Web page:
An ethical dilemma emerges in a context of conflict between at least two goods (values) which require different responses.
The conflict can be simple and straightforward, like a person who makes conflicting promises. What is that person to do? The conflict can be more complex, for example, when physicians and families agree that human life should not be prolonged and that unpreventable pain should not be tolerated. Just when should life support be withdrawn? The conflict can also be very complex as Sartre (1957) noted in relating the story of the student whose brother had been killed in the German offensive of 1940. The student desired with all of his heart to avenge his brother's death and to fight the forces he regarded as the incarnation of evil. But, the student's mother was living with him and he was her sole consolation in life. The student was torn between two values. One value was of limited scope but certain efficacy, that is, personal devotion to his mother. The second value was of wider scope but uncertain efficacy, that is, offering one's services in an attempt to contribute to the defeat of an unjust aggressor.
In such contexts, an agent views oneself as having ethical principles to guide the decision-making process toward at least two good acts but doing so is not possible.
The crucial elements of an ethical dilemma are these: the agent can perform each action and the agent cannot perform both or all of the actions. Thus, the agent appears to be condemned to ethical failure on at least one count because no matter what course of conduct the agent selects, this person will not do what virtue requires, namely, will fail to do something that the agent ought to do. However, when one of the ethical requirements overrides another there is no genuine ethical dilemma. So, in addition to the two elements already mentioned, in order to have a genuine ethical dilemma, it must also be the case that none of the other conflicting values can be overridden.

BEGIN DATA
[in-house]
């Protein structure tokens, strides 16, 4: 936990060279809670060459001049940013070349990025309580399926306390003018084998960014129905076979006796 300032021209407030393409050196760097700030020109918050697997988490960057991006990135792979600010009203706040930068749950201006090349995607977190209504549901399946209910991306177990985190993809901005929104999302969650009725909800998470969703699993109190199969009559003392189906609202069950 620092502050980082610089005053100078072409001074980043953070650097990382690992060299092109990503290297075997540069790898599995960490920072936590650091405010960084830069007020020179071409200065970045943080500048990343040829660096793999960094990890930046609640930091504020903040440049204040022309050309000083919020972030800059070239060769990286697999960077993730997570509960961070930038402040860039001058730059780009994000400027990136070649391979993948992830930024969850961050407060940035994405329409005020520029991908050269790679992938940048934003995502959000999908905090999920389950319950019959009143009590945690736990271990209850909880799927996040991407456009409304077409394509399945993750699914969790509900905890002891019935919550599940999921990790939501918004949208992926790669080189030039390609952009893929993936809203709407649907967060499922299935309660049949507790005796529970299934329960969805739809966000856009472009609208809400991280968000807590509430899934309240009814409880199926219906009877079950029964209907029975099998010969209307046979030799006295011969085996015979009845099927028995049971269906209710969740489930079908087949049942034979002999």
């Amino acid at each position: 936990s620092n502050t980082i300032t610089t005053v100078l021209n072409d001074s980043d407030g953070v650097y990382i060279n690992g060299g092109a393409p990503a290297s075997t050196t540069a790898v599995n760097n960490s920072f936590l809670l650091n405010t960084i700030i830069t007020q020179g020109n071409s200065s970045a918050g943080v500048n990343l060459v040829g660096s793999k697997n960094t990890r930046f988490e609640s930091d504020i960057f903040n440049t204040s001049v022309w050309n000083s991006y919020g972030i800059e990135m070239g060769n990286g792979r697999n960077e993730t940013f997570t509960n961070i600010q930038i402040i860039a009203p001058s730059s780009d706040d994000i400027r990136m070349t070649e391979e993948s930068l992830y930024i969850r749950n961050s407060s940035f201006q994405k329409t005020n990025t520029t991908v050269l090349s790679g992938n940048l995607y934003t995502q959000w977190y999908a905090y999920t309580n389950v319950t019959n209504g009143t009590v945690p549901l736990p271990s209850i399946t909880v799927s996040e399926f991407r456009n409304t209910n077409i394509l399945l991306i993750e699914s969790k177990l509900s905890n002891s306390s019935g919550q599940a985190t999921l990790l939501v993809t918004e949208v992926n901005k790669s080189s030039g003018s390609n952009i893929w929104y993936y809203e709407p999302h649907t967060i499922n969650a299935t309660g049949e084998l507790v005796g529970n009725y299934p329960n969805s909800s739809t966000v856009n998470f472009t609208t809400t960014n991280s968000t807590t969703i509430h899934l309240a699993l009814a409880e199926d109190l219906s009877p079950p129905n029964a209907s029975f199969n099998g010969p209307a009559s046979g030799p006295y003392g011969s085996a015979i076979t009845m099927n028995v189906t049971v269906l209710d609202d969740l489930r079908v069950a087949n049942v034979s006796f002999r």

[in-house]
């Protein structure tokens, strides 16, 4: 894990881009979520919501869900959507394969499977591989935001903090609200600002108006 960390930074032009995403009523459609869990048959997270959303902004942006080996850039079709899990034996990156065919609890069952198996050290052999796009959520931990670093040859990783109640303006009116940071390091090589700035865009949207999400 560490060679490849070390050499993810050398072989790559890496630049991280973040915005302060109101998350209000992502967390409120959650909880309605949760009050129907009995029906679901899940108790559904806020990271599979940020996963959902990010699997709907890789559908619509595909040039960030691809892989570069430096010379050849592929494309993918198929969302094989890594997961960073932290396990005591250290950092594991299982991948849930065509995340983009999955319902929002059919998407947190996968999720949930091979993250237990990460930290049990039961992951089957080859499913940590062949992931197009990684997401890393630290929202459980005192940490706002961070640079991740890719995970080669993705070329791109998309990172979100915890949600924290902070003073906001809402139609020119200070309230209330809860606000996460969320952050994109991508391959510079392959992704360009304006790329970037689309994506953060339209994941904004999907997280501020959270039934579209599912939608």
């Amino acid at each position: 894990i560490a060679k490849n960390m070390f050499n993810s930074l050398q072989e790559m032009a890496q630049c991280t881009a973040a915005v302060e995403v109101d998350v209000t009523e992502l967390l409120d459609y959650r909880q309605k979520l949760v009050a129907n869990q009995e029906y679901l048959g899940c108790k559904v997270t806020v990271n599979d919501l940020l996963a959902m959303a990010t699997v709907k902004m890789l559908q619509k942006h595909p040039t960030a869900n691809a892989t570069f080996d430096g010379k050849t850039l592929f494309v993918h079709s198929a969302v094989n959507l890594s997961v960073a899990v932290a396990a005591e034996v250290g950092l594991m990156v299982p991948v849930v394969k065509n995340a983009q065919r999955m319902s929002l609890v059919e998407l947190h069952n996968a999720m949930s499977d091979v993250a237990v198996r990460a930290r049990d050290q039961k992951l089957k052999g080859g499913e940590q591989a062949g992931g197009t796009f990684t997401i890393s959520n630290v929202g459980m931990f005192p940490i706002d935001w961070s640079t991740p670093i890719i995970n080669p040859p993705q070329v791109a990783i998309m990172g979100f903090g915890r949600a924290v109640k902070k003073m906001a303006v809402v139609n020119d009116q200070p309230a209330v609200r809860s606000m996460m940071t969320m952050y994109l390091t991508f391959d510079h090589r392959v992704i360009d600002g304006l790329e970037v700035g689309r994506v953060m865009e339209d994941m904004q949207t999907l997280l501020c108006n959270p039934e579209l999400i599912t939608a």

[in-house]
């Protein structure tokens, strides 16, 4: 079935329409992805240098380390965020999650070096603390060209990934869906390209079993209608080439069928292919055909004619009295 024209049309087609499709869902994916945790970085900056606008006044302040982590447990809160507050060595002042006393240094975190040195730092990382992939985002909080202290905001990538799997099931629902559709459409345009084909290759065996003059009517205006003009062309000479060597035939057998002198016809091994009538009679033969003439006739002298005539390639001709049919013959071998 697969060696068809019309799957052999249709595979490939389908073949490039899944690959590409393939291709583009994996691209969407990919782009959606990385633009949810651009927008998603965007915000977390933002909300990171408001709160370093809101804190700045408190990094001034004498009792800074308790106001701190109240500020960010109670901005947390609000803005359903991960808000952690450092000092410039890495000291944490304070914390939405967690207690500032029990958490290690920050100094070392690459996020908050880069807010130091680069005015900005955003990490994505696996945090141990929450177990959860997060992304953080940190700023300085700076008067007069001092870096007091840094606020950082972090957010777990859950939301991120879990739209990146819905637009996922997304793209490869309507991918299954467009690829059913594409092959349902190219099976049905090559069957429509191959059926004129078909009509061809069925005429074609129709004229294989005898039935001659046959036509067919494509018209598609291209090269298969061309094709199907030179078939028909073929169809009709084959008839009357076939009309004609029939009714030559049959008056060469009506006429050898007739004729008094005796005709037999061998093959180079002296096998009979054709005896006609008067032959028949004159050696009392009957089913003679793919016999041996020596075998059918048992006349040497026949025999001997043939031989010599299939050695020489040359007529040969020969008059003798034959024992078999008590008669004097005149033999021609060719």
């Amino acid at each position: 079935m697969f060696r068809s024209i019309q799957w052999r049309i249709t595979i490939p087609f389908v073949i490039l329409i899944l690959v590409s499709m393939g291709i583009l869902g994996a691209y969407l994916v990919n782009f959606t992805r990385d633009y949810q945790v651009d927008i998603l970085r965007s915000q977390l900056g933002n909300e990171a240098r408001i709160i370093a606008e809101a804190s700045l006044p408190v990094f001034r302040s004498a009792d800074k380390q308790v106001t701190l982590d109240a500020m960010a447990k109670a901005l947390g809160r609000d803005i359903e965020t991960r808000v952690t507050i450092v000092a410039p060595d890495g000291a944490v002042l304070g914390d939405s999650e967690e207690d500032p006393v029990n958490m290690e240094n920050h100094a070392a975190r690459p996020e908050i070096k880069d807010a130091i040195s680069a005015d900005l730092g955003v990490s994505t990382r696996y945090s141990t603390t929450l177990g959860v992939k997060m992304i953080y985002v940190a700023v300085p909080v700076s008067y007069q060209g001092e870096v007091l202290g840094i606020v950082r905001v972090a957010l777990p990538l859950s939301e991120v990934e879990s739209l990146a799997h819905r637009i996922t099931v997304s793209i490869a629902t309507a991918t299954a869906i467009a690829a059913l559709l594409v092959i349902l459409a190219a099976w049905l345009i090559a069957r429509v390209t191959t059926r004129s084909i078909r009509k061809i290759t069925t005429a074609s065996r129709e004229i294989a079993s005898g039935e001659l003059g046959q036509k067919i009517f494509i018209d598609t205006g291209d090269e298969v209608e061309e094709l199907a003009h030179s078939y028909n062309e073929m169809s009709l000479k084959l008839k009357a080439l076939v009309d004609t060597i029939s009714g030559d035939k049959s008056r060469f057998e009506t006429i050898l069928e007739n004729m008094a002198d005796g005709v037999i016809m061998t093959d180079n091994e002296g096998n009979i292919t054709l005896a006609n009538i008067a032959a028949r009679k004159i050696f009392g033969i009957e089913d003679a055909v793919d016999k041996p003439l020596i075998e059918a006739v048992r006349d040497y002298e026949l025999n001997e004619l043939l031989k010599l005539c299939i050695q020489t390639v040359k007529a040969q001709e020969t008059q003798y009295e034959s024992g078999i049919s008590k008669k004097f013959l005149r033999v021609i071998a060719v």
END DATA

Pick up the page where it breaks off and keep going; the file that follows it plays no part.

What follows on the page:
Sartre's story about the student proves instructive in this regard. If the student was certain that he would make a difference in defeating the Germans, then the obligation to join the military would prevail. But, if the student would make little or no difference whatsoever in the cause of the French, then his obligation to tend to his mother's needs would take precedence since there he is virtually certain to be helpful.
Some ethicists have argued that solving an ethical dilemma involves hierarchically arranging the resolutions to the conflict of values, however many there might be. In this scheme, the highest-ordered resolution always prevails, the second prevails unless it conflicts with the first, and so on. This scheme is problematic, however, and on at least two counts. First: it is not credible to assert that values and the conduct required by them can be so neatly ordered. Keeping one's promises and not harming others clearly can conflict but it is not at all clear that one of these resolutions should always prevail over the other. Second: were it possible to arrange values and the conduct required by them hierarchically, it is entirely possible that the same value and resolution can give rise to conflicting obligations (what ethicists call "symmetrical cases" [Sinnott-Armstrong, 1988]).
William Styron invites his audience to enter just such a context in his novel, Sophie's Choice. A mother, Sophie, and her two children are interred in a Nazi concentration camp. A guard informs Sophie that one child will be killed and the other allowed to live. Her decision will save the life of one child but only by condemning the other to death. The context is further complicated by the guard who informs Sophie that, if she chooses neither child, then both will be killed. This piece of information provides Sophie with an ethically compelling reason to choose one child; yet, Sophie has equally compelling reasons to choose to save both. Thus, the value of preserving human life gives rise to a genuine ethical dilemma.